But really? I need so little stuff. It’s wonderful. It’s exhilarating to get rid of baggage, and I feel like it’s buying my freedom.

So what about you? Have you ever done an extreme decluttering? An extreme purge? Ever fantasized about it? How small do you think you could go? How many things do you touch in a day? Why do we put up so much stuff around us? Why do we collect so much stuff in our society?

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Written by Natasha Fondren in: Musings |

You Really Get to Work in Bed

imageI’m still in bed. Working. It’s 3 p.m. And the funny thing is, I’ve been working on two projects so much, I only actually slept an hour last night. Sometimes I wake up early and work in bed until 5 or 6pm, then realize I haven’t eaten. I’ve also been on the phone all morning, which is best done when it’s  handy to pull the covers over my head.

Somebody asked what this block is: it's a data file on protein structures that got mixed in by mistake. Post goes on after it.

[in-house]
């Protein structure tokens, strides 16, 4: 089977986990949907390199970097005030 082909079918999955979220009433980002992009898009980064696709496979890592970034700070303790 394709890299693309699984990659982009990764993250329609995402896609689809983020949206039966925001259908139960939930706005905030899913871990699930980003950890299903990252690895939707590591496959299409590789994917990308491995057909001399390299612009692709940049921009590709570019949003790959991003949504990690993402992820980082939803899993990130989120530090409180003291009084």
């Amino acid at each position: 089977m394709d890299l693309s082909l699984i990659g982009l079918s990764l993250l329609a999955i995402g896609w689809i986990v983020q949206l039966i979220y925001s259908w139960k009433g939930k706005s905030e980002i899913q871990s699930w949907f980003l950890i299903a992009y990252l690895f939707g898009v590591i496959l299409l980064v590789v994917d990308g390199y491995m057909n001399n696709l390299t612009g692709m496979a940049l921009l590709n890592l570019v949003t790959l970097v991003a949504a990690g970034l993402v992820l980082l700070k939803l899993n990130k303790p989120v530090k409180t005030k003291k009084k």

Janna has a really fun writer’s meme up. I’m playing because I’m STILL sitting on hold. (Phone use today is over 6 hours, and you all know I don’t do the phone.) But two more pieces of the path-less-trodden puzzle just fell into place. Phew. I think. I hope.

What was the last thing you wrote?
Chapter 13, the end of a 42K novella.

Was it any good?
It was an experiment. I wrote it in an old-fashioned voice that matched the character. I enjoyed it, but I’m not sure anyone else will.

Write poetry?
Bad haiku, once in awhile. I LOVE poets. I think they are gods and goddesses. I’m certain they’re smarter and deeper thinkers than I.

Angsty poetry?
Haiku. Yes, I write haiku when I’m upset. Is that silly or what?

Favorite genre of writing?
Any genre. I love genre. Um, fantasy seems to be my greatest hit. I’m all over the place when reading, so same with writing. I love any fiction with a capital F. I’m not into realism much. I like my disbelief to be effectively suspended. :-) I like their to be disbelief that must be suspended.

Most fun character you ever wrote?
The last one. There was a ton of Jane Eyre in her. I love Jane Eyre.

Most annoying character you ever wrote?
I noticed, awhile back, that all my “mother” characters in my stories were evil. I was a little uncomfortable with my issues hanging out there, so I’ve since been making every female character good, LOL.